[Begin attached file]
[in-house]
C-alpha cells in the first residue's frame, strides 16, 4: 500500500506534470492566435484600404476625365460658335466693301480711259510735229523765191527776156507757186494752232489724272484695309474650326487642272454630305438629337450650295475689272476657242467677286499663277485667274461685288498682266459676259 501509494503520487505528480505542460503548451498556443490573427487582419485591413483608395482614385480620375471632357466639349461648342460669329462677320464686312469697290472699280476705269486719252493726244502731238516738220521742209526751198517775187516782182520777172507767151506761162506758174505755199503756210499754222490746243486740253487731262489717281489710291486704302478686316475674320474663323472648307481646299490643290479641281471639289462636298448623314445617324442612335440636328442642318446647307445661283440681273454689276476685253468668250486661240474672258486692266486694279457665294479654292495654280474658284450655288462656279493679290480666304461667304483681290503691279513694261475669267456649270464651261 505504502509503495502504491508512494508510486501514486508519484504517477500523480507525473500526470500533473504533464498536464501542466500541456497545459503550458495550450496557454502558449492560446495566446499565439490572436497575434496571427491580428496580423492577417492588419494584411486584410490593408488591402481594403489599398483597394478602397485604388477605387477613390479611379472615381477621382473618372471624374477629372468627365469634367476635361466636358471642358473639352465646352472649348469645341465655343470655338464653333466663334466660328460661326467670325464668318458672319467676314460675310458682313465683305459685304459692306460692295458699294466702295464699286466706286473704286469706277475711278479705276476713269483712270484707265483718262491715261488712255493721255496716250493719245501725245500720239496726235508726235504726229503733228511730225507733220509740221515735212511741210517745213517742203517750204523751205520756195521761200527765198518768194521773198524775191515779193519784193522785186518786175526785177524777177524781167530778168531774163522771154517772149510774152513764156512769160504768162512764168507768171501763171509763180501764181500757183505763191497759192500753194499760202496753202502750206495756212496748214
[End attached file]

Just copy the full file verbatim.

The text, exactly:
[in-house]
C-alpha cells in the first residue's frame, strides 16, 4: 500500500506534470492566435484600404476625365460658335466693301480711259510735229523765191527776156507757186494752232489724272484695309474650326487642272454630305438629337450650295475689272476657242467677286499663277485667274461685288498682266459676259 501509494503520487505528480505542460503548451498556443490573427487582419485591413483608395482614385480620375471632357466639349461648342460669329462677320464686312469697290472699280476705269486719252493726244502731238516738220521742209526751198517775187516782182520777172507767151506761162506758174505755199503756210499754222490746243486740253487731262489717281489710291486704302478686316475674320474663323472648307481646299490643290479641281471639289462636298448623314445617324442612335440636328442642318446647307445661283440681273454689276476685253468668250486661240474672258486692266486694279457665294479654292495654280474658284450655288462656279493679290480666304461667304483681290503691279513694261475669267456649270464651261 505504502509503495502504491508512494508510486501514486508519484504517477500523480507525473500526470500533473504533464498536464501542466500541456497545459503550458495550450496557454502558449492560446495566446499565439490572436497575434496571427491580428496580423492577417492588419494584411486584410490593408488591402481594403489599398483597394478602397485604388477605387477613390479611379472615381477621382473618372471624374477629372468627365469634367476635361466636358471642358473639352465646352472649348469645341465655343470655338464653333466663334466660328460661326467670325464668318458672319467676314460675310458682313465683305459685304459692306460692295458699294466702295464699286466706286473704286469706277475711278479705276476713269483712270484707265483718262491715261488712255493721255496716250493719245501725245500720239496726235508726235504726229503733228511730225507733220509740221515735212511741210517745213517742203517750204523751205520756195521761200527765198518768194521773198524775191515779193519784193522785186518786175526785177524777177524781167530778168531774163522771154517772149510774152513764156512769160504768162512764168507768171501763171509763180501764181500757183505763191497759192500753194499760202496753202502750206495756212496748214